Subject: Odd cpio/network behaviour
To: None <,>
From: Lucio De Re <>
List: tech-userlevel
Date: 11/18/2001 18:16:24
I'm not sure which of these is the right forum.

I've been running a rather hacky backup procedure from a SCO Open
Server host to a NetBSD 1.4.2 host (both i386 thingies) using
largely "cpio" with some help from a home brewed wrapper that
provides for root setuid so we're not inhibited by permissions.

The wrapper also provides a bit of additional symmetry, one end
spawning off "find | cpio -o" more or less and the other just "cpio
-i" with a few frills that oughtn't to matter.

We're now introducing a new server, and the natural approach is to
install NetBSD 1.5.2 (thanks, NetBSD developers) and, for experimental
purposes, to start by transferring the data from the backup box,
which is normally quiescent, to the new server, rather than directly
from the SCO server.  After all, the purpose of the brand new
server is to take over some of the SCO server functions because
the latter is straining somewhat.

OK, what's this got to do with networking?  Well, the backup
procedure, down to brass tacks, looks like this:

	backend {opts} | rcmd remote backend {opts}

A while back I complained that "backend" on the remote behaved
oddily, it still does, but that's another issue, I have found a
workaround that I don't believe affects this problem.

Now, the above eventually resolves to the following, where everything
bar the rcmd is executed as superuser, courtesy of setuid "backend":

	find {something} | cpio -i {opts} | rcmd remote cpio -o {opts}

There's a shell script that retrieves lots of useful bits from a
config file to make this happen the way we want it to, including
making sure than only "admin" is allowed to do it.  It's a moderately
safe environment, so security is not critical.

What's going wrong?  Well, the target cpio (on the 1.5.2 host)
doesn't seem to understand that the operation is complete, after
we've transferred some 7.7GBytes of data, and proceeds to consume
99.8% of the available CPU time once the other end of the rcmd link
has dropped the link.  Doesn't seem to do anything with the consumed
time, either.

Killing either end of the connection (cpio on the target, rcmd on the
source - a second rcmd has zombied off in the meantime), brings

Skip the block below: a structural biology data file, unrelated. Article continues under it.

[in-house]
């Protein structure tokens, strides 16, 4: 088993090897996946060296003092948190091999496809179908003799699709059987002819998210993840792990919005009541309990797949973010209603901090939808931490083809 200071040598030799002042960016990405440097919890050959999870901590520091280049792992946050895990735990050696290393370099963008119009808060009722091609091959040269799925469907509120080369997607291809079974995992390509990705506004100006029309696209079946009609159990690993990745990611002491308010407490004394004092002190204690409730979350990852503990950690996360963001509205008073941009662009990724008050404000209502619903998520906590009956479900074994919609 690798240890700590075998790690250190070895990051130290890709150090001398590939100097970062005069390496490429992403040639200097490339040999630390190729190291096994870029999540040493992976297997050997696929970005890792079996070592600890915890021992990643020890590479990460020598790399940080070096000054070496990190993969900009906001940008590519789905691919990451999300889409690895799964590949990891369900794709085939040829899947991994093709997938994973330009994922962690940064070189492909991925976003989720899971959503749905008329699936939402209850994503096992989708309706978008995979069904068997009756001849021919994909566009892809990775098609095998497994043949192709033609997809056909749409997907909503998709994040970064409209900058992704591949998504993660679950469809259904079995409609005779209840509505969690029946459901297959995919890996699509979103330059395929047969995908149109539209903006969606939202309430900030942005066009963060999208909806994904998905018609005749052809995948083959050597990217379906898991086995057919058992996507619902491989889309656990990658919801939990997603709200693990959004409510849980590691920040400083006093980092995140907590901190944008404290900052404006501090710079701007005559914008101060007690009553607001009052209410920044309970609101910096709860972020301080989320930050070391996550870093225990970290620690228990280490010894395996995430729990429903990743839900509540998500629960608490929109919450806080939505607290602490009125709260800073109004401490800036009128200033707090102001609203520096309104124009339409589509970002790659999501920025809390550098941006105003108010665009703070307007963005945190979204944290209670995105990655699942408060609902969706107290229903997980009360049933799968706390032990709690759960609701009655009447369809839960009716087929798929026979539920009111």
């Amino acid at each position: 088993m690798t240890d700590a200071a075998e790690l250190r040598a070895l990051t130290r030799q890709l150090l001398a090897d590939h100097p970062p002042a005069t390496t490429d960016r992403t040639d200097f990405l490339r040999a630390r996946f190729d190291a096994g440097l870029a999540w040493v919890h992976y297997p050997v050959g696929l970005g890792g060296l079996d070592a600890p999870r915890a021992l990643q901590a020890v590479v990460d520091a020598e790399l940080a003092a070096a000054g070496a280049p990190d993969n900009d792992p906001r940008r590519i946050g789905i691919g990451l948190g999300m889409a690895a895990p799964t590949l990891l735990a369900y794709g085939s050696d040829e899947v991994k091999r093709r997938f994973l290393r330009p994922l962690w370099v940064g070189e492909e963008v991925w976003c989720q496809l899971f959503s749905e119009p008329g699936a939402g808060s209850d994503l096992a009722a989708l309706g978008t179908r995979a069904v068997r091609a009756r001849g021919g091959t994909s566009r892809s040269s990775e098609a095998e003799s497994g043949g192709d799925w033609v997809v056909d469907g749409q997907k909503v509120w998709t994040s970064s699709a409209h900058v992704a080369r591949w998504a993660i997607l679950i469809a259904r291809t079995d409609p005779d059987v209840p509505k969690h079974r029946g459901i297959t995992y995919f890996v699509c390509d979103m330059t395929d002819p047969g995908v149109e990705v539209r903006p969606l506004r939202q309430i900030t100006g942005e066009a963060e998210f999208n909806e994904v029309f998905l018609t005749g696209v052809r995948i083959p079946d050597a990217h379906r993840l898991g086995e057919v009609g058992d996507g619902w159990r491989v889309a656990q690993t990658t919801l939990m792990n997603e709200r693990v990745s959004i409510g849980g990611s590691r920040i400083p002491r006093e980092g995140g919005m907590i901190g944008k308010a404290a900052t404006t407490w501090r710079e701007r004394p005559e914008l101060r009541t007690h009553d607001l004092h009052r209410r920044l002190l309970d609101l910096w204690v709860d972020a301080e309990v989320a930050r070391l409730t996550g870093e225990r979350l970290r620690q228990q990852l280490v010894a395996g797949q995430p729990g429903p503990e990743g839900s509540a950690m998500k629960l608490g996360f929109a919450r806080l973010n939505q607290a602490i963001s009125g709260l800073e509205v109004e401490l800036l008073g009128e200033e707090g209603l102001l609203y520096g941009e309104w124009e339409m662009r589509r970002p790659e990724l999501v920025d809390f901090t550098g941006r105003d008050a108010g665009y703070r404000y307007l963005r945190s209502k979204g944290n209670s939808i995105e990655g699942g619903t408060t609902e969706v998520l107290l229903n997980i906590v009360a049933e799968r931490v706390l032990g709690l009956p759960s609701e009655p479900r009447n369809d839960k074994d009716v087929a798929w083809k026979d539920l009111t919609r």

normality back, but of course the target cpio does not report a
successful completion.

If I test the combination in various ways, I get the impression
that a minimum volume of data is the trigger for cpio's anomalous
behaviour, which seems to indicate that perhaps the network stack
is feeding cpio with something other than an EOF once the connection
is closed (CLOSE WAIT, I think is the state on that side, FIN-2 on
the other side).

That's to say, I get perfectly rational behaviour if I transfer
small amounts of data, whether I use "backend" or "cpio".  Hard to
test properly, of course, because of ownership issues.  I may have
to set up a test bench, but I hope I won't need to.

I'm presently reverting to SCO as the initiator, as I've never
encountered this problem between SCO and NetBSD 1.4.2, so at least
I'll get one more bit of information, but I suspect the silly
behaviour is with cpio, not rcmd (I have also been using rsh in
the past, but I thought rcmd would be simpler, SCO's rsh is a
different animal).

Unfortunately, the transfer from SCO is considerably slower, it
seems that SCO Open Server does not handle the Intel Pro/100 or
whatever very well, I had dysmal results a while back which were
improved with a bug fix, but I see a collision warning almost
permanently on the 100BaseTX hub between the SCO server and the
NetBSD 1.5.2 backup destination.  It may be a while before I reach
a point where I can tell if 1.5.2 has broken cpio.

I do note that cpio reports a negative block count on termination
and, seemingly, that it no longer recognises -Hnewc by default on
input, it needs the option explicitly.  I think this wasn't the
case with 1.4.2, but again, I haven't the opportunity to check (and
I may be mistaken).

Any suggestions on what additional steps to take gratefully accepted.
The only recommendation I'll have trouble with is to replace cpio
with tar or pax.  Tar may be OK, but I'm not thrilled about it,
pax I'd have to shoehorn onto the SCO server and I'm not too keen.
It's an old version of SCO Open Server, I don't want to tickle any
more unpleasant behaviour from it.

Interestingly, the new server is a dual-CPU Intel Pentium III host
(Tupelo motherboard), I'm hoping to get NetBSD-MP on it before it
becomes obsolete.  While I'm still testing, I could install an MP
kernel on it, if anyone is interested.